In our world, Card Advantage cards have become less powerful (Cursed Scroll is unlikely to see a reprint anytime soon) and the act of gaining Card Advantage has become much more subtle and farther reaching. For instance, in years past, Card Advantage cards could single handedly take over games, as a top-decked Cursed Scroll was Shock on a stick. In today’s world of creature combat from turn 2 and powerful finishers (Devouring Greed or Dance of Shadows for instance) damage and Card Advantage becomes an issue from turn 2.

So how does this help your Magic game? It gives you the tools to make the right decision at a specific stage of the game. The early game is of ever-greater importance, and tiny mistakes are as important as fundamental mistakes due to the importance of each card. If you throw away a card (as I did with my Hearth Kami above) to a trick, you are behind in cards and are forced to go two-for-one against your opponent in order to regain parity. In the case of my game, I was able to establish parity when I Befouled his Kami of Ancient Law, resulting in a loss of Card Quality for me but a two-for-one in terms of Card Advantage.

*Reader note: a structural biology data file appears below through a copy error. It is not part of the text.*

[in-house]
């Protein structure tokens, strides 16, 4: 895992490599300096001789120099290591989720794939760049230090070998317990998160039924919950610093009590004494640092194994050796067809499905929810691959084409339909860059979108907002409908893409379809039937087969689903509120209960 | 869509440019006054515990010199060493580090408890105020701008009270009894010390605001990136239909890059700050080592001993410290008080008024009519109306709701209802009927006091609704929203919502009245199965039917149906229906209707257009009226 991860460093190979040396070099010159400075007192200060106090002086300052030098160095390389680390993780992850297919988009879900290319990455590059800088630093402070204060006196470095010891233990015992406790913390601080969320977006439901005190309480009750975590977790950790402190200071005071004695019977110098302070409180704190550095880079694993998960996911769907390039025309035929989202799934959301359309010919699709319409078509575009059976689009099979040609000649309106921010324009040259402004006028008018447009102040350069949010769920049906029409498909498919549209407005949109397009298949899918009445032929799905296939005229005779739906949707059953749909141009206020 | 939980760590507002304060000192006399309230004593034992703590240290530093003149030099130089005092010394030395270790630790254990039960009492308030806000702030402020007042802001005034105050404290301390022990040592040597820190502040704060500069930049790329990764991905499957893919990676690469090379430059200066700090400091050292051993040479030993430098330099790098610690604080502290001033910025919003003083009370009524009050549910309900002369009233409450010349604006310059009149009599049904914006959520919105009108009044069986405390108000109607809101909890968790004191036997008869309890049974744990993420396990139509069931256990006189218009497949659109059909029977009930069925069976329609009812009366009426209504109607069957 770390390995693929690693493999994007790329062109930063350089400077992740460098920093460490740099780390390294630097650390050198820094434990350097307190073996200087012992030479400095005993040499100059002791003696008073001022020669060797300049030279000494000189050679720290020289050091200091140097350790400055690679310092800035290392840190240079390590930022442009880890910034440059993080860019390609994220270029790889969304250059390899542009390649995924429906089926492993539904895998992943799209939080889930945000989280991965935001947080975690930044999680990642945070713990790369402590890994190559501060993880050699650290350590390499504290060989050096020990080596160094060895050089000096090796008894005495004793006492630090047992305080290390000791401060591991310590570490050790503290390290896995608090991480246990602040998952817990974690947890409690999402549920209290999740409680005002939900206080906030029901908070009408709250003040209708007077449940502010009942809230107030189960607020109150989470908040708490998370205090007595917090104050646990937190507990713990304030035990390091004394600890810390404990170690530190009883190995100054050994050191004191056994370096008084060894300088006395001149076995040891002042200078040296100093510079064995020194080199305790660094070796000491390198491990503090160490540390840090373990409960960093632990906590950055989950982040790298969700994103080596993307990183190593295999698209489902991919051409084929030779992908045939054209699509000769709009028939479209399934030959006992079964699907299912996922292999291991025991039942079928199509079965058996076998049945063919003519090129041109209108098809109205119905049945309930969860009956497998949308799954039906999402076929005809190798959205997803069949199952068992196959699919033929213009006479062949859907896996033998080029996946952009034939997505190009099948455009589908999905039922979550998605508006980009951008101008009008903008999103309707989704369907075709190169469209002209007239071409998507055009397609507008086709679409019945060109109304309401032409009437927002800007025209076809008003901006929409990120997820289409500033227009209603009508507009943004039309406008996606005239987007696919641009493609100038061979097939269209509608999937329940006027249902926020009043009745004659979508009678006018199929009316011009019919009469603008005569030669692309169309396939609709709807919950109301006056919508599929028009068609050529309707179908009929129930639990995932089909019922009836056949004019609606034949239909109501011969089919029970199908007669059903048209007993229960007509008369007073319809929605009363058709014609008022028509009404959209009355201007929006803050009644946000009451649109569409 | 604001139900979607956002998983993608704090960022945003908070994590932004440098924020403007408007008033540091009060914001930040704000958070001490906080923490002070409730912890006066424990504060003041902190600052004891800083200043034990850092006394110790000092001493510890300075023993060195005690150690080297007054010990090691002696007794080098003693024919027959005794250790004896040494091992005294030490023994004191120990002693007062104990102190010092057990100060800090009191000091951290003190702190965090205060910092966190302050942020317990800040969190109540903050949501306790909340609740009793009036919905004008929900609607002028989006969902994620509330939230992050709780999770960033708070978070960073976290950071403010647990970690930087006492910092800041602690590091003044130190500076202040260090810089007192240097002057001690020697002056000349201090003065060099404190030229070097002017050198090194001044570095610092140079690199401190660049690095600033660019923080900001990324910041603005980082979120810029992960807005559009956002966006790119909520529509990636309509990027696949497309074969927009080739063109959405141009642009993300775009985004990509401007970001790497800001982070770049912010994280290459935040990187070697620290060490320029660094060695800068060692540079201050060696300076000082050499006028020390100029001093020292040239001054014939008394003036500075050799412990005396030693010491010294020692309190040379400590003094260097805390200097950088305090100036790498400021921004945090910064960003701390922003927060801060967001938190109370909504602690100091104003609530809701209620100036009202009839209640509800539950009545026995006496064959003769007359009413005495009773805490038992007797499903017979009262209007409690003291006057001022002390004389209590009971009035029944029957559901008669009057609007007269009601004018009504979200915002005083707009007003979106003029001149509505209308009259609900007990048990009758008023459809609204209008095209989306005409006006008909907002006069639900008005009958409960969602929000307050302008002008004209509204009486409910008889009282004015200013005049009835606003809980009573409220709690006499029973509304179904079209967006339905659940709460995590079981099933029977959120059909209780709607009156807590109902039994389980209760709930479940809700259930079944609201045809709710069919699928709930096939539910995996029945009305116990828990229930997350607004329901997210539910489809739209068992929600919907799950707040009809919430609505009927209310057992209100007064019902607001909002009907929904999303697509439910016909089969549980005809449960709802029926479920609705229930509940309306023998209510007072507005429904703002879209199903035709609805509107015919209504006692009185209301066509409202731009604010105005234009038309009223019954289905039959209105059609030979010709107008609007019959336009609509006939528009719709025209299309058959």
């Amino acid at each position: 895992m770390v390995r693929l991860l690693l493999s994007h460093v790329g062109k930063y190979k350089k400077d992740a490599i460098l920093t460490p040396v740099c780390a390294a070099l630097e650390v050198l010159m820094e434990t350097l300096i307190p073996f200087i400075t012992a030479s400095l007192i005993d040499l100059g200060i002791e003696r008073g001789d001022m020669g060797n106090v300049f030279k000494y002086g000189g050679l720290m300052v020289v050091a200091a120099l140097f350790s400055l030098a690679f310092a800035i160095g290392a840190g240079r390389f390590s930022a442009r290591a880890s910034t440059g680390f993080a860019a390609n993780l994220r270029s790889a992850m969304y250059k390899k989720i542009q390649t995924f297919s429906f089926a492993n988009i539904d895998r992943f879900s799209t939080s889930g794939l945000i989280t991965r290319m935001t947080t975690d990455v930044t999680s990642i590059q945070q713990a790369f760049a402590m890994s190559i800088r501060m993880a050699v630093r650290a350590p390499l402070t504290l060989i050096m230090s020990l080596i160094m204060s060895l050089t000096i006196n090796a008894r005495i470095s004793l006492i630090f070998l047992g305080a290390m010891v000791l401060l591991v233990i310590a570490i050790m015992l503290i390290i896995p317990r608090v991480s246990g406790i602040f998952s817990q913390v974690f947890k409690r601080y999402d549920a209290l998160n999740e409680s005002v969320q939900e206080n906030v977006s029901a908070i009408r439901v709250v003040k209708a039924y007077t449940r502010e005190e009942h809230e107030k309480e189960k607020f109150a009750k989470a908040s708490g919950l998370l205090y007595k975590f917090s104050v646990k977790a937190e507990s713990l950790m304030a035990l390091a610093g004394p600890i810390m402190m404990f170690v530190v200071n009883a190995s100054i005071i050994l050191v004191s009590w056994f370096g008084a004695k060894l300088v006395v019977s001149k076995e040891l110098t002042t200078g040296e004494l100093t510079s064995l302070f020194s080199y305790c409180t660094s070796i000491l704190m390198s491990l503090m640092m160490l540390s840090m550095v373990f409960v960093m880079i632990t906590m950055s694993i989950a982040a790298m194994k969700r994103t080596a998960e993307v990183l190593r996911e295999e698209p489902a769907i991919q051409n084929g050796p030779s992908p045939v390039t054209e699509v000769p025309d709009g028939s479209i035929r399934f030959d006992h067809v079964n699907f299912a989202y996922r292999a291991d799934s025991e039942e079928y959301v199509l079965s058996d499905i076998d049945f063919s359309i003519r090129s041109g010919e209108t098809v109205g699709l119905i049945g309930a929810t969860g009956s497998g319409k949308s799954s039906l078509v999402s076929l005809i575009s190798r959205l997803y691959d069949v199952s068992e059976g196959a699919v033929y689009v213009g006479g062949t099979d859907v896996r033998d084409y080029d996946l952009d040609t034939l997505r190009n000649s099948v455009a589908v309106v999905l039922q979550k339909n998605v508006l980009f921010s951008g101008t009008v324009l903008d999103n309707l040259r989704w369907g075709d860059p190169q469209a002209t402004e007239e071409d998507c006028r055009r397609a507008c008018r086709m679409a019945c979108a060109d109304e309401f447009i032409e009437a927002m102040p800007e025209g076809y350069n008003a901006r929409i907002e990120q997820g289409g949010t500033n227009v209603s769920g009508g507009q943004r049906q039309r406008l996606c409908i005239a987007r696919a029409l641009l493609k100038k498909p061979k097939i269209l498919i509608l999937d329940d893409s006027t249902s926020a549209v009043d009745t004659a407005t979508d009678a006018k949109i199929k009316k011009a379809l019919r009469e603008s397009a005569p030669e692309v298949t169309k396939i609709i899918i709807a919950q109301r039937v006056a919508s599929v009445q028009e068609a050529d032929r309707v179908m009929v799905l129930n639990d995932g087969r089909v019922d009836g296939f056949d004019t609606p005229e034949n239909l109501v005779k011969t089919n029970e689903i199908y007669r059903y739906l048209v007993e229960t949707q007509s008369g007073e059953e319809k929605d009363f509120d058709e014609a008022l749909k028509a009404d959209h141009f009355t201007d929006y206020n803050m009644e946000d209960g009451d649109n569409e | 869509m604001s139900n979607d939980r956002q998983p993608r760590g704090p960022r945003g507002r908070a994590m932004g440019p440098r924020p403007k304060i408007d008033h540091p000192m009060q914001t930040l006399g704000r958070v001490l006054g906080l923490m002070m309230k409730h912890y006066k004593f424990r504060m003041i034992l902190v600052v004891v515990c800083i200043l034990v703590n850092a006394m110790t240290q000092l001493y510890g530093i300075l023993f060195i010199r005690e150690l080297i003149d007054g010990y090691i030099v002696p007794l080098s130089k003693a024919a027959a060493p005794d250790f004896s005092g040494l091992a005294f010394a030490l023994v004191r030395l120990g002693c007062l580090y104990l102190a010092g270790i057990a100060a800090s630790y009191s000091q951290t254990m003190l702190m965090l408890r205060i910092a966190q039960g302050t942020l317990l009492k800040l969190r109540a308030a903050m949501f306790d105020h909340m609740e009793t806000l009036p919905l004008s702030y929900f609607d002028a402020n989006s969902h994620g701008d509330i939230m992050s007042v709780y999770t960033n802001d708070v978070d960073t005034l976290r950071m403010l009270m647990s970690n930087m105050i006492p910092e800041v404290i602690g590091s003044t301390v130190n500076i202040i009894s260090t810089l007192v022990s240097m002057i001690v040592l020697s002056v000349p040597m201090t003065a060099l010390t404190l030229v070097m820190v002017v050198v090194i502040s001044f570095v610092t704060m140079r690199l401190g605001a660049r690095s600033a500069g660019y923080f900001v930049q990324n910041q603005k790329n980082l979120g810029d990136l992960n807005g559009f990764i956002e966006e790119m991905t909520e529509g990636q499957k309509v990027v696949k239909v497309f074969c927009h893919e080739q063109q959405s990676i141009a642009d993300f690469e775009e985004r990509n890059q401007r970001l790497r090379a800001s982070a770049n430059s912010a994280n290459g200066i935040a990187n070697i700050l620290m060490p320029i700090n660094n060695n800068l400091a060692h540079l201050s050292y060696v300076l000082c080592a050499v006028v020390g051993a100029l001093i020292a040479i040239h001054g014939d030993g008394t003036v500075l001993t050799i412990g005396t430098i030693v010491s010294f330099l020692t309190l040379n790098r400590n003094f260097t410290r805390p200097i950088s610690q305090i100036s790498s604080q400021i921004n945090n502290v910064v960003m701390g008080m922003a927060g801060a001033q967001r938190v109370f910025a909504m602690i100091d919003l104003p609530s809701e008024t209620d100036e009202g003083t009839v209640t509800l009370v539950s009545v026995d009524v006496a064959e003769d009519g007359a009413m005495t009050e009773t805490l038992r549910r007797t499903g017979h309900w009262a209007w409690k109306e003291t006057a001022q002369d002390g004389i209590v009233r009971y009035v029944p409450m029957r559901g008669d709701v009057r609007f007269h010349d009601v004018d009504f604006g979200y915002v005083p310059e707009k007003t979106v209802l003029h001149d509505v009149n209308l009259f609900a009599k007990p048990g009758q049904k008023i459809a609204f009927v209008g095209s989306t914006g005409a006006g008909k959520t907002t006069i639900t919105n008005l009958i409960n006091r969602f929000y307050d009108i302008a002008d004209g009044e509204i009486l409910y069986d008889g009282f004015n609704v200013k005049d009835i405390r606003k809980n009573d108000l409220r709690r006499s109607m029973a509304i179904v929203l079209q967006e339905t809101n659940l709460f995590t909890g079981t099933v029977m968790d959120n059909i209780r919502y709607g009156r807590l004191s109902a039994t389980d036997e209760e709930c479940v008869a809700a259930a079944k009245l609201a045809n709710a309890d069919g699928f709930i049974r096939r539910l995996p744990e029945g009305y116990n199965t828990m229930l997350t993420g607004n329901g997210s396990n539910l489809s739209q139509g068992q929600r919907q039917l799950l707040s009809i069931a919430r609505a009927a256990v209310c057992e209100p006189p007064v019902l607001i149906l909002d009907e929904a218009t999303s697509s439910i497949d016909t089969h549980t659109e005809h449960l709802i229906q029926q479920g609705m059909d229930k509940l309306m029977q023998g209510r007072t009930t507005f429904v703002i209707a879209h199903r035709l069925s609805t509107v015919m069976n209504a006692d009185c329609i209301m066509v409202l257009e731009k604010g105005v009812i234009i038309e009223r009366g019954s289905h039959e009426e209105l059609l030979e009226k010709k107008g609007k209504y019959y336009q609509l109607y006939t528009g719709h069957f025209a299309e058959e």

The importance of tricks and early game Card Advantage illustrates why bluffing is so powerful. In the middle or late game it may be much more difficult to swing a 2/2 into your opponent’s 3/4, but in the early game your opponent will be much more wary of losing his 3/4 to your Kodama’s Might. This is why bluffing is important in the early game, and why, in the early game, you should never, ever, cast spells before your second main phase if you have an attacker. Why? Simply because your opponent can’t afford to trade his creature for a trick, or God forbid a permanent trick like Indomitable Will or Otherworldly Journal or Serpent Skin. You see, I made the wrong play by calling my opponent’s “bluff” in my game, and suffered badly because of it. In this case, bluffing buys you extra points of damage and if you advance to the midgame with a sizable life lead, sometimes you can nullify your opponent’s card advantage by being able to kill him faster than he can stabilize. (This harkens back to EDT’s Time argument, as Time Cards can often overcome their Card Disadvantage by killing your opponent faster).